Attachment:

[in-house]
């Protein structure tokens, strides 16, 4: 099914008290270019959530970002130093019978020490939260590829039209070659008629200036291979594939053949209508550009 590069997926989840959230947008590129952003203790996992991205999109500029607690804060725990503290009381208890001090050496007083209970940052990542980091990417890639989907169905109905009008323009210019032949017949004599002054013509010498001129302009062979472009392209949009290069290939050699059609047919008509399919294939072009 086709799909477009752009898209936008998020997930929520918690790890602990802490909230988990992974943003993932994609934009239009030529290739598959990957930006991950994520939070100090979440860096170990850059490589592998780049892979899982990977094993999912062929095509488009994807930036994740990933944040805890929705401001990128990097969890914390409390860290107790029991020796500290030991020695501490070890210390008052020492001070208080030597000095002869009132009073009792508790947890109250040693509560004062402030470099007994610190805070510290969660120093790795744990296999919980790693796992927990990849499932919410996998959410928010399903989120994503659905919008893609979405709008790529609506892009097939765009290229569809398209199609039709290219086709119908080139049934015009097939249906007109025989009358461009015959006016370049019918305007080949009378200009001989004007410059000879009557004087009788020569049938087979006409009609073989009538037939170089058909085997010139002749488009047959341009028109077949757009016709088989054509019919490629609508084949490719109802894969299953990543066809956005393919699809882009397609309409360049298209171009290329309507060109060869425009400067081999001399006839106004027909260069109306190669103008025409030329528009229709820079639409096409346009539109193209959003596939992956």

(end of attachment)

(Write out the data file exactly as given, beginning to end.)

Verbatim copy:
[in-house]
């Protein structure tokens, strides 16, 4: 099914008290270019959530970002130093019978020490939260590829039209070659008629200036291979594939053949209508550009 590069997926989840959230947008590129952003203790996992991205999109500029607690804060725990503290009381208890001090050496007083209970940052990542980091990417890639989907169905109905009008323009210019032949017949004599002054013509010498001129302009062979472009392209949009290069290939050699059609047919008509399919294939072009 086709799909477009752009898209936008998020997930929520918690790890602990802490909230988990992974943003993932994609934009239009030529290739598959990957930006991950994520939070100090979440860096170990850059490589592998780049892979899982990977094993999912062929095509488009994807930036994740990933944040805890929705401001990128990097969890914390409390860290107790029991020796500290030991020695501490070890210390008052020492001070208080030597000095002869009132009073009792508790947890109250040693509560004062402030470099007994610190805070510290969660120093790795744990296999919980790693796992927990990849499932919410996998959410928010399903989120994503659905919008893609979405709008790529609506892009097939765009290229569809398209199609039709290219086709119908080139049934015009097939249906007109025989009358461009015959006016370049019918305007080949009378200009001989004007410059000879009557004087009788020569049938087979006409009609073989009538037939170089058909085997010139002749488009047959341009028109077949757009016709088989054509019919490629609508084949490719109802894969299953990543066809956005393919699809882009397609309409360049298209171009290329309507060109060869425009400067081999001399006839106004027909260069109306190669103008025409030329528009229709820079639409096409346009539109193209959003596939992956």